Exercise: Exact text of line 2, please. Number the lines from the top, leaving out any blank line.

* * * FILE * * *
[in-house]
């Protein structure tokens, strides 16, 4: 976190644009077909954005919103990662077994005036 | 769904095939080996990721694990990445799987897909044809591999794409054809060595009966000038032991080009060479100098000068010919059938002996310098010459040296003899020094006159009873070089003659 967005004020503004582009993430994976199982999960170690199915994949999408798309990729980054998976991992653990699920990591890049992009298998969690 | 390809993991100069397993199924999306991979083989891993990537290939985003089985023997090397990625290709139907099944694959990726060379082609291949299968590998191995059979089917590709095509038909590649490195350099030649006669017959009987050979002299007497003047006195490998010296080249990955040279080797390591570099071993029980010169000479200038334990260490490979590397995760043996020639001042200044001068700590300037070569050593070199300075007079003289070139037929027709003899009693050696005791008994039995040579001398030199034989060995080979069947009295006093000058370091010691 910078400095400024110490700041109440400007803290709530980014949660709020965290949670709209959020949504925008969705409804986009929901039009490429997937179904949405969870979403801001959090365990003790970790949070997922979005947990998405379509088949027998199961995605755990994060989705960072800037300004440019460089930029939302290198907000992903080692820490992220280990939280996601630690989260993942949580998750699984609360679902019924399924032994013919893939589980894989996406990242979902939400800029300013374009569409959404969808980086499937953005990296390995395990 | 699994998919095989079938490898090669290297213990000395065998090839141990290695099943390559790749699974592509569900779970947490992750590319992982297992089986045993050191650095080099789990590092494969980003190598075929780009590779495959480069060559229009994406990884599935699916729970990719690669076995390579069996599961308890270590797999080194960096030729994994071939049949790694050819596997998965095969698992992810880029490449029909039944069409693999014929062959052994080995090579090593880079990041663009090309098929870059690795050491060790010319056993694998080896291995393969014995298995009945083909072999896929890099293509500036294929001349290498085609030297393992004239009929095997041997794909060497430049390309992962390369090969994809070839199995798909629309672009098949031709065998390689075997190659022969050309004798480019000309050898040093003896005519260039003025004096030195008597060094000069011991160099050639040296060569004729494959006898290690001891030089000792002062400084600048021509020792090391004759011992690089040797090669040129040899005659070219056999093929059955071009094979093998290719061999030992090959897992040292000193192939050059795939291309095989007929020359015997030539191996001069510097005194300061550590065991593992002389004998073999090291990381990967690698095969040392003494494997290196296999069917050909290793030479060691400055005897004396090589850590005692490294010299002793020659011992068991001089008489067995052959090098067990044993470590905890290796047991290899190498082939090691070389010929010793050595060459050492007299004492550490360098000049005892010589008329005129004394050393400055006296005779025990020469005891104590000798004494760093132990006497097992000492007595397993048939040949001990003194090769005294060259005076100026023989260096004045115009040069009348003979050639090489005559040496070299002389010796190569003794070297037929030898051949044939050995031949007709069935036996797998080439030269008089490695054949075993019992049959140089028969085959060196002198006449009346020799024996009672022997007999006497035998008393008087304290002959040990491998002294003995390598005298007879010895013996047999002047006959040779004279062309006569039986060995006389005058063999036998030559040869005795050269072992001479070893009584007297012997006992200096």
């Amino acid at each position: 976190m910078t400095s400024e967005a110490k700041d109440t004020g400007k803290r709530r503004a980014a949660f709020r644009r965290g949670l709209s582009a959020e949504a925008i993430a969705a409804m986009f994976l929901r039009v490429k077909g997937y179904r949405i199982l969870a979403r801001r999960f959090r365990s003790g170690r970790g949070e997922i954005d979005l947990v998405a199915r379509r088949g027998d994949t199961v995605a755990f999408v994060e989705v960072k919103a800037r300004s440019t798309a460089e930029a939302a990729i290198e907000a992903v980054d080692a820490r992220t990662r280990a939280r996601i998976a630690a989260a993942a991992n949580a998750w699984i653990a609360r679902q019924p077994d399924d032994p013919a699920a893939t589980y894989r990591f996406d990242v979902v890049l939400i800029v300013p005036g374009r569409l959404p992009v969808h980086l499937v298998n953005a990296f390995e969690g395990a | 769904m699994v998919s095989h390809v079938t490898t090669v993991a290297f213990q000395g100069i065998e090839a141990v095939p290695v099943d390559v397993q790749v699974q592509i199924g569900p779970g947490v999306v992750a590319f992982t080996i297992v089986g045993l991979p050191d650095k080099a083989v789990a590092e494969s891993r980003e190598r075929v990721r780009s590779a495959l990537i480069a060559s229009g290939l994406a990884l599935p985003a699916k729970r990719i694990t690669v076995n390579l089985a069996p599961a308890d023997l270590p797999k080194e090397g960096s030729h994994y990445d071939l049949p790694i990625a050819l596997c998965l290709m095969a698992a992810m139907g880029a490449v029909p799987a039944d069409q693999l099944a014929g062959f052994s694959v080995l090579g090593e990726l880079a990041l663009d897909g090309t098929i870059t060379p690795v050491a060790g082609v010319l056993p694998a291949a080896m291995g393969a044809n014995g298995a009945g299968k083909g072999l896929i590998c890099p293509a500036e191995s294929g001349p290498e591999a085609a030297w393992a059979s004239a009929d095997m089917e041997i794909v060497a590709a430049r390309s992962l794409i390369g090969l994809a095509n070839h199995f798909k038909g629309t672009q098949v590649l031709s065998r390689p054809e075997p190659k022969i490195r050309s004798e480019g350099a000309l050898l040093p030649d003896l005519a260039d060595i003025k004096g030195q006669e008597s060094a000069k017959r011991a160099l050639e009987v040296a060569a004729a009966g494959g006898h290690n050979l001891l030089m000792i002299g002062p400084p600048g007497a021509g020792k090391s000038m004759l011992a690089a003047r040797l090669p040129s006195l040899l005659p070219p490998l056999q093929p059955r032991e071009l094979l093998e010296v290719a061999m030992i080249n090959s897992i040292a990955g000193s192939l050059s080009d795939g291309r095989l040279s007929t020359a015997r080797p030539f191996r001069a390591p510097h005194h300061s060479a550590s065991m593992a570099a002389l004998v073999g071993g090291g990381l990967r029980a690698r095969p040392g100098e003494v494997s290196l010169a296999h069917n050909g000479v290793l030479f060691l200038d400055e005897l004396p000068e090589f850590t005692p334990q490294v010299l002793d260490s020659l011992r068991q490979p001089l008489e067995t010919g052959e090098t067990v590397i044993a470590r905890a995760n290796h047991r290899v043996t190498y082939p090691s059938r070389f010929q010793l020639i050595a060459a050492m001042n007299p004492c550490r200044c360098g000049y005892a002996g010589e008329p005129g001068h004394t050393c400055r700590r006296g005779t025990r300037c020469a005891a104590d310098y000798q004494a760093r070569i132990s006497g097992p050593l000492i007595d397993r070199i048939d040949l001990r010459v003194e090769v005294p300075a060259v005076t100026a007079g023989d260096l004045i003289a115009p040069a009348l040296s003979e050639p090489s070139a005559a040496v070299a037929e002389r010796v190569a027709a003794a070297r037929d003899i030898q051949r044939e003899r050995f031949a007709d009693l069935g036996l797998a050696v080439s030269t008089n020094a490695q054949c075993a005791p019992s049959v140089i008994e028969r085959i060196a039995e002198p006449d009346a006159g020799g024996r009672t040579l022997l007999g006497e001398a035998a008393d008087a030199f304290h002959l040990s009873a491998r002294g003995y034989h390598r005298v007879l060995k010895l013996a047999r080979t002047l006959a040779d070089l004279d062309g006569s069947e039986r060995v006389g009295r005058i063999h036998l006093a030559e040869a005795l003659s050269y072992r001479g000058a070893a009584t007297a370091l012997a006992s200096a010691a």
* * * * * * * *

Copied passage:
């Protein structure tokens, strides 16, 4: 976190644009077909954005919103990662077994005036 | 769904095939080996990721694990990445799987897909044809591999794409054809060595009966000038032991080009060479100098000068010919059938002996310098010459040296003899020094006159009873070089003659 967005004020503004582009993430994976199982999960170690199915994949999408798309990729980054998976991992653990699920990591890049992009298998969690 | 390809993991100069397993199924999306991979083989891993990537290939985003089985023997090397990625290709139907099944694959990726060379082609291949299968590998191995059979089917590709095509038909590649490195350099030649006669017959009987050979002299007497003047006195490998010296080249990955040279080797390591570099071993029980010169000479200038334990260490490979590397995760043996020639001042200044001068700590300037070569050593070199300075007079003289070139037929027709003899009693050696005791008994039995040579001398030199034989060995080979069947009295006093000058370091010691 910078400095400024110490700041109440400007803290709530980014949660709020965290949670709209959020949504925008969705409804986009929901039009490429997937179904949405969870979403801001959090365990003790970790949070997922979005947990998405379509088949027998199961995605755990994060989705960072800037300004440019460089930029939302290198907000992903080692820490992220280990939280996601630690989260993942949580998750699984609360679902019924399924032994013919893939589980894989996406990242979902939400800029300013374009569409959404969808980086499937953005990296390995395990 | 699994998919095989079938490898090669290297213990000395065998090839141990290695099943390559790749699974592509569900779970947490992750590319992982297992089986045993050191650095080099789990590092494969980003190598075929780009590779495959480069060559229009994406990884599935699916729970990719690669076995390579069996599961308890270590797999080194960096030729994994071939049949790694050819596997998965095969698992992810880029490449029909039944069409693999014929062959052994080995090579090593880079990041663009090309098929870059690795050491060790010319056993694998080896291995393969014995298995009945083909072999896929890099293509500036294929001349290498085609030297393992004239009929095997041997794909060497430049390309992962390369090969994809070839199995798909629309672009098949031709065998390689075997190659022969050309004798480019000309050898040093003896005519260039003025004096030195008597060094000069011991160099050639040296060569004729494959006898290690001891030089000792002062400084600048021509020792090391004759011992690089040797090669040129040899005659070219056999093929059955071009094979093998290719061999030992090959897992040292000193192939050059795939291309095989007929020359015997030539191996001069510097005194300061550590065991593992002389004998073999090291990381990967690698095969040392003494494997290196296999069917050909290793030479060691400055005897004396090589850590005692490294010299002793020659011992068991001089008489067995052959090098067990044993470590905890290796047991290899190498082939090691070389010929010793050595060459050492007299004492550490360098000049005892010589008329005129004394050393400055006296005779025990020469005891104590000798004494760093132990006497097992000492007595397993048939040949001990003194090769005294060259005076100026023989260096004045115009040069009348003979050639090489005559040496070299002389010796190569003794070297037929030898051949044939050995031949007709069935036996797998080439030269008089490695054949075993019992049959140089028969085959060196002198006449009346020799024996009672022997007999006497035998008393008087304290002959040990491998002294003995390598005298007879010895013996047999002047006959040779004279062309006569039986060995006389005058063999036998030559040869005795050269072992001479070893009584007297012997006992200096």